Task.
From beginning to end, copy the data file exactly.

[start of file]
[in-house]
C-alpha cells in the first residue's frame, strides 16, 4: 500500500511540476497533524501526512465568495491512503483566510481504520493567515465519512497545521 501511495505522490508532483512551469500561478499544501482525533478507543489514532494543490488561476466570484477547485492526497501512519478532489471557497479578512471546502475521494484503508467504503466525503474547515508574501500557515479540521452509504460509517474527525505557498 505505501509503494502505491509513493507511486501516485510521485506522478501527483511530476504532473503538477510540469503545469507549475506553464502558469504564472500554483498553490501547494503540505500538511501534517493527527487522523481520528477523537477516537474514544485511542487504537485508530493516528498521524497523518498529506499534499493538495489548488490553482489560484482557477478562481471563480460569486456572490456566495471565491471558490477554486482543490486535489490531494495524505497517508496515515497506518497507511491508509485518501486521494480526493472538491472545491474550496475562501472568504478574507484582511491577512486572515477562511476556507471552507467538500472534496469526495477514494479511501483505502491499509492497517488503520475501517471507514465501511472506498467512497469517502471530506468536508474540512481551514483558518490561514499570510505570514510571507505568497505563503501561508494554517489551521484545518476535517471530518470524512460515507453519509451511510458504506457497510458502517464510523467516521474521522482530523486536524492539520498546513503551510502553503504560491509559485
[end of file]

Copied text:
[in-house]
C-alpha cells in the first residue's frame, strides 16, 4: 500500500511540476497533524501526512465568495491512503483566510481504520493567515465519512497545521 501511495505522490508532483512551469500561478499544501482525533478507543489514532494543490488561476466570484477547485492526497501512519478532489471557497479578512471546502475521494484503508467504503466525503474547515508574501500557515479540521452509504460509517474527525505557498 505505501509503494502505491509513493507511486501516485510521485506522478501527483511530476504532473503538477510540469503545469507549475506553464502558469504564472500554483498553490501547494503540505500538511501534517493527527487522523481520528477523537477516537474514544485511542487504537485508530493516528498521524497523518498529506499534499493538495489548488490553482489560484482557477478562481471563480460569486456572490456566495471565491471558490477554486482543490486535489490531494495524505497517508496515515497506518497507511491508509485518501486521494480526493472538491472545491474550496475562501472568504478574507484582511491577512486572515477562511476556507471552507467538500472534496469526495477514494479511501483505502491499509492497517488503520475501517471507514465501511472506498467512497469517502471530506468536508474540512481551514483558518490561514499570510505570514510571507505568497505563503501561508494554517489551521484545518476535517471530518470524512460515507453519509451511510458504506457497510458502517464510523467516521474521522482530523486536524492539520498546513503551510502553503504560491509559485